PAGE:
Eradicating economic disparities between marginalized groups of people will increase the U.S.’s overall economic output and improve the lives of individuals and families. To keep moving forward towards better economic outcomes, a combination of individual and policy-level efforts are necessary. Individuals can increase their earnings and decrease their likelihood of becoming unemployed through education and training efforts. Key federal agencies such as the Federal Reserve Bank of America can act in ways that promote economic recovery and expansion for longer periods of time, and state and local government can ensure their policies are inclusive of everyone in their communities. Businesses also have a role to play by examining and improving their policies related to the hiring, retention, and promotion of workers.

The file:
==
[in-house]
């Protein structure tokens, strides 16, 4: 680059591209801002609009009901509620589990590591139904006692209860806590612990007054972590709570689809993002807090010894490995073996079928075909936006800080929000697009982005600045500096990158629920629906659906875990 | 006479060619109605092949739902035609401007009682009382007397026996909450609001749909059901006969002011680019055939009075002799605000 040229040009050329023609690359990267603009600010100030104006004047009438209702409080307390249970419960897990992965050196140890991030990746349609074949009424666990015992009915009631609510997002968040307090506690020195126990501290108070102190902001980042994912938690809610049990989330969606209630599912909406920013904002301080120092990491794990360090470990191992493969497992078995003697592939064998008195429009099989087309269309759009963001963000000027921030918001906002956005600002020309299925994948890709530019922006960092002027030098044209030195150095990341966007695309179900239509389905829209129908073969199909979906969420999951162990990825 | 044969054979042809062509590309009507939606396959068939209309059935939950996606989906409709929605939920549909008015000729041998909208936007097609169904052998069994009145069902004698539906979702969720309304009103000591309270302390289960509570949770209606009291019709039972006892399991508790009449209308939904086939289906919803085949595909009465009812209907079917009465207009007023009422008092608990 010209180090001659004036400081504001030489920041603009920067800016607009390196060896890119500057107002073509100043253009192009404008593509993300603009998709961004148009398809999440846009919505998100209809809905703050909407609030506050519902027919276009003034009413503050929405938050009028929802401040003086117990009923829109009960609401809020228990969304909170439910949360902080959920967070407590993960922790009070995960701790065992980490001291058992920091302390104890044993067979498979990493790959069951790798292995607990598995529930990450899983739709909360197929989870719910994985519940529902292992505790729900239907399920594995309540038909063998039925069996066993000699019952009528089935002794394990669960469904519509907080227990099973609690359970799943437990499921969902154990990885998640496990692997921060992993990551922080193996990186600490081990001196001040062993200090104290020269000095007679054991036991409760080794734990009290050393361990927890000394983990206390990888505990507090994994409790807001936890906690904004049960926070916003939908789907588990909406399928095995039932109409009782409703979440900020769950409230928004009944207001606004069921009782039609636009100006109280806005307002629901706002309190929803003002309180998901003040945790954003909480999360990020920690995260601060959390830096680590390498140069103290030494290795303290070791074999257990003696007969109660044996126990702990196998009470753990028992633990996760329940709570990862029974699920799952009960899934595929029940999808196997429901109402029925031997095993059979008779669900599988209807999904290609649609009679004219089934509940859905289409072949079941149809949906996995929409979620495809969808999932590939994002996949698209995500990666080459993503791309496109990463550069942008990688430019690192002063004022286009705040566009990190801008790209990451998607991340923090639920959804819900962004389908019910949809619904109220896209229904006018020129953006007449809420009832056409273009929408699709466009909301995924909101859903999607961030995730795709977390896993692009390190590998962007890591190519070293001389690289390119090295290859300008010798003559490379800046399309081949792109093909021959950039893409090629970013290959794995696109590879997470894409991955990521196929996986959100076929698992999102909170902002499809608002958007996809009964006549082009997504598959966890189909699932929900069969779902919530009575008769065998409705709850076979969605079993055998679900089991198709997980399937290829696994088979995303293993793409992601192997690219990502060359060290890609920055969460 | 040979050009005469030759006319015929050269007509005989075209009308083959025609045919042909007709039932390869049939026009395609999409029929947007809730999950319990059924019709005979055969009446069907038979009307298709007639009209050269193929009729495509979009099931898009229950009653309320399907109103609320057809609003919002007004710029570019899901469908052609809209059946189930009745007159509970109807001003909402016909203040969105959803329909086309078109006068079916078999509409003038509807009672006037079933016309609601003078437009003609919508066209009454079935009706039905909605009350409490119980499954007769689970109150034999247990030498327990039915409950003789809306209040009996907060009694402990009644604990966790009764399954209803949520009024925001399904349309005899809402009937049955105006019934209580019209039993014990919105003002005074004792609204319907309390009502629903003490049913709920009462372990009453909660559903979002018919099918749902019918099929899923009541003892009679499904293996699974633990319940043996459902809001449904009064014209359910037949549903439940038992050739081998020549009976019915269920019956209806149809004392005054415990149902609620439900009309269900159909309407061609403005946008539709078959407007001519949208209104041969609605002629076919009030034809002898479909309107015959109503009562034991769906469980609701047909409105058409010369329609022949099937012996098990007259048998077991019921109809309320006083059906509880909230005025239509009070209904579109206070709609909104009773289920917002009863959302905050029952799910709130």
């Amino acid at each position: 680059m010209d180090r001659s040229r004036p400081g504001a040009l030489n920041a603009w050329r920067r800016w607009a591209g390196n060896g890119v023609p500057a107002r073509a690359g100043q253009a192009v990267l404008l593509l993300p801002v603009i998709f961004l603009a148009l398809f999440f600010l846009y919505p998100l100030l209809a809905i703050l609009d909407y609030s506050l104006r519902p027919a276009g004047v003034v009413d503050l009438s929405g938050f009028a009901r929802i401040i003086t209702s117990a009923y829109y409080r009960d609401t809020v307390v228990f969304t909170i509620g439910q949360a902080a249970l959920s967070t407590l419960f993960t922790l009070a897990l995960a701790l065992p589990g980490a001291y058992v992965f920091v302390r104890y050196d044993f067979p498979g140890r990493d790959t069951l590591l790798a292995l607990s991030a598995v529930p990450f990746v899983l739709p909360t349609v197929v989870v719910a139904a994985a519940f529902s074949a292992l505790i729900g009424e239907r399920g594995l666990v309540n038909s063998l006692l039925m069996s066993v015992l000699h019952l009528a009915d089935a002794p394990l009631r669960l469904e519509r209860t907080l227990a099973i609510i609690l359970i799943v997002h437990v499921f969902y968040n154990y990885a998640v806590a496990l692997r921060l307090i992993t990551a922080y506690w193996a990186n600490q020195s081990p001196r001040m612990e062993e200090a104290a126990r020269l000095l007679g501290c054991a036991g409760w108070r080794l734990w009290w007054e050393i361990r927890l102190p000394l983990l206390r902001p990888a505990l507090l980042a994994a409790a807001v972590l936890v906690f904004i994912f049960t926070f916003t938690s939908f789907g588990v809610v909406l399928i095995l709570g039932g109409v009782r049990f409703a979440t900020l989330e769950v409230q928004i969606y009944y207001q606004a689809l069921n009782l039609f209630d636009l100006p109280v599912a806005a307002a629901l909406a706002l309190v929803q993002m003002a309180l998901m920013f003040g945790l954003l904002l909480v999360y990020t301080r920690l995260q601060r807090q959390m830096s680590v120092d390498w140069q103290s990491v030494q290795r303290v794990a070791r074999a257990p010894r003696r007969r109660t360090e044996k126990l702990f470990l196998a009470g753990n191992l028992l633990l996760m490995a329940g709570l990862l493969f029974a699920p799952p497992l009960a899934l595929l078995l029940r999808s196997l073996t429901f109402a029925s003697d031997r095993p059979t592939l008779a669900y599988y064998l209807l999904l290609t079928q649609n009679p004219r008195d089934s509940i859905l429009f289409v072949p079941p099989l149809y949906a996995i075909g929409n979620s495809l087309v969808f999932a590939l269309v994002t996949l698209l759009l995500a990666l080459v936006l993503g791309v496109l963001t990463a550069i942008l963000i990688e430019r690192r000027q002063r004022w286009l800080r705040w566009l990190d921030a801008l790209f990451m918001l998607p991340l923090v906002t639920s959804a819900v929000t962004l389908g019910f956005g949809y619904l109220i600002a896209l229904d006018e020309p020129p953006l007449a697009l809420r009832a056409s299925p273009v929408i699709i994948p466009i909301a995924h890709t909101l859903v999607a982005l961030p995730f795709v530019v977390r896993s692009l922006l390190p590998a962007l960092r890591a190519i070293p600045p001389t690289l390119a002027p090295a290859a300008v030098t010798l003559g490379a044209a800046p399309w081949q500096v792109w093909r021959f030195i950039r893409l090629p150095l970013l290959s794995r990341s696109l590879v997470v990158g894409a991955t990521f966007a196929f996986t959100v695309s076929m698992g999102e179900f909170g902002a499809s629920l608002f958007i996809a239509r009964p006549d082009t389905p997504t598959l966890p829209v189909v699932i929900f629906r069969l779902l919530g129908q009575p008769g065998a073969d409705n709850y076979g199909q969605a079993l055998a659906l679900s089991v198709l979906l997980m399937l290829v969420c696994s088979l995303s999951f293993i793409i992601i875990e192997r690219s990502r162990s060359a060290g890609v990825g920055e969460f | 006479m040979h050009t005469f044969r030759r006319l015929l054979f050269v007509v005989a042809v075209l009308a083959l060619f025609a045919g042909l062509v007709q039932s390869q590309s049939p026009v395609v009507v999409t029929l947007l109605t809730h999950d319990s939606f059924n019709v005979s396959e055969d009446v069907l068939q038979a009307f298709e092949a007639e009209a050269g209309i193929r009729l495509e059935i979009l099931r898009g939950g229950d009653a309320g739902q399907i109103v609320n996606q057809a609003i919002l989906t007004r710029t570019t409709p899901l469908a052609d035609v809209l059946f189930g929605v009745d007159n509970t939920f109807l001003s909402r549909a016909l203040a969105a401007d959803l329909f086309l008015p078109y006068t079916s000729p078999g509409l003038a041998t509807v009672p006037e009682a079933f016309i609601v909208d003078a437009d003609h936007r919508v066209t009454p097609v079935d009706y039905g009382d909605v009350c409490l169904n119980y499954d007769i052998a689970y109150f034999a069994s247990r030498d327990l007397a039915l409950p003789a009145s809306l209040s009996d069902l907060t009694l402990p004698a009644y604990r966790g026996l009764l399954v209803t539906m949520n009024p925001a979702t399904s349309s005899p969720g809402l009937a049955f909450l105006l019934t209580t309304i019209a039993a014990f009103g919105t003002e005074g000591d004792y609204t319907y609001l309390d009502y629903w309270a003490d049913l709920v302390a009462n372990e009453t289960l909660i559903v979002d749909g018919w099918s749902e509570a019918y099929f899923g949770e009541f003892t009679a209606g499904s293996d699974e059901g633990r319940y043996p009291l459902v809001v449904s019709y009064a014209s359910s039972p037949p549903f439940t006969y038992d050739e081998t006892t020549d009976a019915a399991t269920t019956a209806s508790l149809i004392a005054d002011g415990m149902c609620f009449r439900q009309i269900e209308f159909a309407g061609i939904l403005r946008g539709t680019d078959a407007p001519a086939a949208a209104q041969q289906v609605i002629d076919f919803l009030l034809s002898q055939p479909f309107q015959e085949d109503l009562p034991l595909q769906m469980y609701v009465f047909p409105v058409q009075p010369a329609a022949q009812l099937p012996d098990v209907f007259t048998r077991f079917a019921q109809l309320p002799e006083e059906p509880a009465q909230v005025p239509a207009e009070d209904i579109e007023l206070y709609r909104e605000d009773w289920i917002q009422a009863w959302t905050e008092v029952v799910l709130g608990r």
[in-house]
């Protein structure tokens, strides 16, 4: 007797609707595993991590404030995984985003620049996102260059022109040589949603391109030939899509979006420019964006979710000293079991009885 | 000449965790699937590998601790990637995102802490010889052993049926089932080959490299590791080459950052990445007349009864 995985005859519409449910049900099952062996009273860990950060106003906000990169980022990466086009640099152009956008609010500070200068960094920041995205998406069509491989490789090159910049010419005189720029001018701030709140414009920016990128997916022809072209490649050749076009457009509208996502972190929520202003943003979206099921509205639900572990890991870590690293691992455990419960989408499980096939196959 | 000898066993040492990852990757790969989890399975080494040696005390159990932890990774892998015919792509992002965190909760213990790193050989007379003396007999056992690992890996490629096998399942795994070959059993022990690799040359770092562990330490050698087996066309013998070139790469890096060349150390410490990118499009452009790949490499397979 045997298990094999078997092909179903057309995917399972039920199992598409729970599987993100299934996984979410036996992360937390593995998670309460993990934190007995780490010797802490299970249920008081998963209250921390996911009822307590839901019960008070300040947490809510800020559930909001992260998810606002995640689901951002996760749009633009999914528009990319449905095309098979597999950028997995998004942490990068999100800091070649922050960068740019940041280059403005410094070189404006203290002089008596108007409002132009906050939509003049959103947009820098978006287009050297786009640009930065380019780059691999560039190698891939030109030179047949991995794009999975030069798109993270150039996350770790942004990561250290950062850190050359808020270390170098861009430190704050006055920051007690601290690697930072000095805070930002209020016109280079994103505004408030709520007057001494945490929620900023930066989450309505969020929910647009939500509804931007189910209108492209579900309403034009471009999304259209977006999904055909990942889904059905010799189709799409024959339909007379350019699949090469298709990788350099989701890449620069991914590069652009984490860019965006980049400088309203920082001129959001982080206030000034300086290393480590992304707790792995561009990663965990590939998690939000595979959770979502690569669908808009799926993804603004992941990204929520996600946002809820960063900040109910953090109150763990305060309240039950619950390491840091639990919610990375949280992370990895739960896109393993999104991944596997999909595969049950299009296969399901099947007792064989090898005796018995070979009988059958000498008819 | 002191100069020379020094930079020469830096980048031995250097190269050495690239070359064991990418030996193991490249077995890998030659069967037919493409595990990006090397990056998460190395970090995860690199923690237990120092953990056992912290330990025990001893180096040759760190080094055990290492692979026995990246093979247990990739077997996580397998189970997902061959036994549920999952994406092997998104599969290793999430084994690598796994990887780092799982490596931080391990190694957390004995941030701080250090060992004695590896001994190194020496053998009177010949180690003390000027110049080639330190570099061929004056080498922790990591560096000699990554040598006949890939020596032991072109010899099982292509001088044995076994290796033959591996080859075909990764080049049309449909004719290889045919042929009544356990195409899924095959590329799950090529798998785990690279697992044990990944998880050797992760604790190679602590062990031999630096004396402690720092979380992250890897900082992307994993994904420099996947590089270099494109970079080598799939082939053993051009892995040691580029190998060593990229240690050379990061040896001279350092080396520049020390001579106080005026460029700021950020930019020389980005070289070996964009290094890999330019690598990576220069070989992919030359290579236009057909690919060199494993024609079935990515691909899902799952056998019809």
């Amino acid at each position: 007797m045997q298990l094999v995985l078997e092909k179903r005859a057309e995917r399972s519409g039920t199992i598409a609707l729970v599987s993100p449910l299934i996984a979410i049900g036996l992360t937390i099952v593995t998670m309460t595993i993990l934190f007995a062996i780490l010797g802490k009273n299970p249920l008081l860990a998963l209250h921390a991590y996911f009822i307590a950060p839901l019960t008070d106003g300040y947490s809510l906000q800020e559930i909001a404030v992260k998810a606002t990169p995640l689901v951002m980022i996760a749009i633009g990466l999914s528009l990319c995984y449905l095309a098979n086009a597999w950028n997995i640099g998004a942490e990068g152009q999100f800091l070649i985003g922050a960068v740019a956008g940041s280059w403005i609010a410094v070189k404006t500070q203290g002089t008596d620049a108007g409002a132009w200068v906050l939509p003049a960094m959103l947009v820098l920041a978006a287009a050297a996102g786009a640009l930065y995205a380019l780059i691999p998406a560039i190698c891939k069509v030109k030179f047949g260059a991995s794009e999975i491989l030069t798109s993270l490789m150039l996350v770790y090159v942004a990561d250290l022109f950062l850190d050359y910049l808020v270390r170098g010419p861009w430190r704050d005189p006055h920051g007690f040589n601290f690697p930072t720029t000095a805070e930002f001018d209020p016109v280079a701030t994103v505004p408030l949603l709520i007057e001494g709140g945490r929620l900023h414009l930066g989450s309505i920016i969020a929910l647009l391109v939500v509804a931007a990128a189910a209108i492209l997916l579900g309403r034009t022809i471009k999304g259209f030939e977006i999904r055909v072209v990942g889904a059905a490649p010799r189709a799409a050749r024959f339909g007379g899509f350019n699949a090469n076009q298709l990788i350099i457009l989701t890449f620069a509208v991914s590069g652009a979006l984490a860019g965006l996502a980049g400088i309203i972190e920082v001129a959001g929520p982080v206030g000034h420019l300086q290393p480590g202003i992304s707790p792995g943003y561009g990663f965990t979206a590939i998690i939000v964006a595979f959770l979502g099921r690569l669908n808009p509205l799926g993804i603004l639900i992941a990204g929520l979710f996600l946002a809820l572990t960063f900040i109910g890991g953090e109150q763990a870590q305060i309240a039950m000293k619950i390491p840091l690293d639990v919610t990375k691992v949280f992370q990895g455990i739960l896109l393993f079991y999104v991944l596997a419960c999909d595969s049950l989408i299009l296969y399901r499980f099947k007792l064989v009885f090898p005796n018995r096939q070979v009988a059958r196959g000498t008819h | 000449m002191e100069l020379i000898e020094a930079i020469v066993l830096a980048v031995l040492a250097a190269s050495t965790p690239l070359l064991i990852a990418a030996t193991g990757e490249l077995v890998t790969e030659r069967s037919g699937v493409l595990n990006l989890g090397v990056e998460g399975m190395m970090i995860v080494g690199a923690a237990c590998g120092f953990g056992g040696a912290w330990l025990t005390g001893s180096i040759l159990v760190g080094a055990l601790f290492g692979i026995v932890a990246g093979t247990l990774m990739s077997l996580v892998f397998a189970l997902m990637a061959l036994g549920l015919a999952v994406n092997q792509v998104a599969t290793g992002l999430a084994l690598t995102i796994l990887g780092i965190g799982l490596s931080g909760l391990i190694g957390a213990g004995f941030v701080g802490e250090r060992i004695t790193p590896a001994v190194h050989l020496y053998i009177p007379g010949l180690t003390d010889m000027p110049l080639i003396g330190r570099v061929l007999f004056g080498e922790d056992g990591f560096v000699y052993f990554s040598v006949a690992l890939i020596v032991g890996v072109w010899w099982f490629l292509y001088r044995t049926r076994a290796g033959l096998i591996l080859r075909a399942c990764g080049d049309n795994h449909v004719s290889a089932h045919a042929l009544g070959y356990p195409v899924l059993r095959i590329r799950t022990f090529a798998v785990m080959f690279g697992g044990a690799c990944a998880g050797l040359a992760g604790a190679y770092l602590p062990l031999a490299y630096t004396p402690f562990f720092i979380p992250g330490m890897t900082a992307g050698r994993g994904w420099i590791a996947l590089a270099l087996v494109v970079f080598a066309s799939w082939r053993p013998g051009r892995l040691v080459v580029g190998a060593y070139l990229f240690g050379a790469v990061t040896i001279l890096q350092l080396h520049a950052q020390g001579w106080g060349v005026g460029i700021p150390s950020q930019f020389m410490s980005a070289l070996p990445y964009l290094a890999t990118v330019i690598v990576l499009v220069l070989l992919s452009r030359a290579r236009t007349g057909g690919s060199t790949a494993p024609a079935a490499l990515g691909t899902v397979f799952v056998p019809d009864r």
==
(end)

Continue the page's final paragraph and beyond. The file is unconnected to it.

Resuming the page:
Additional Infromation

For Oregon employers looking for ways to better support diversity in the workplace, Partners in Diversity offers a variety of resources tailored for employers and professionals of color in the Pacific Northwest.

For more information about Black workers and proposed solutions to improve their employment outcomes, see the Federal Reserve Bank of Minneapolis’ recap on its event Racism and the Economy: Focus on Employment.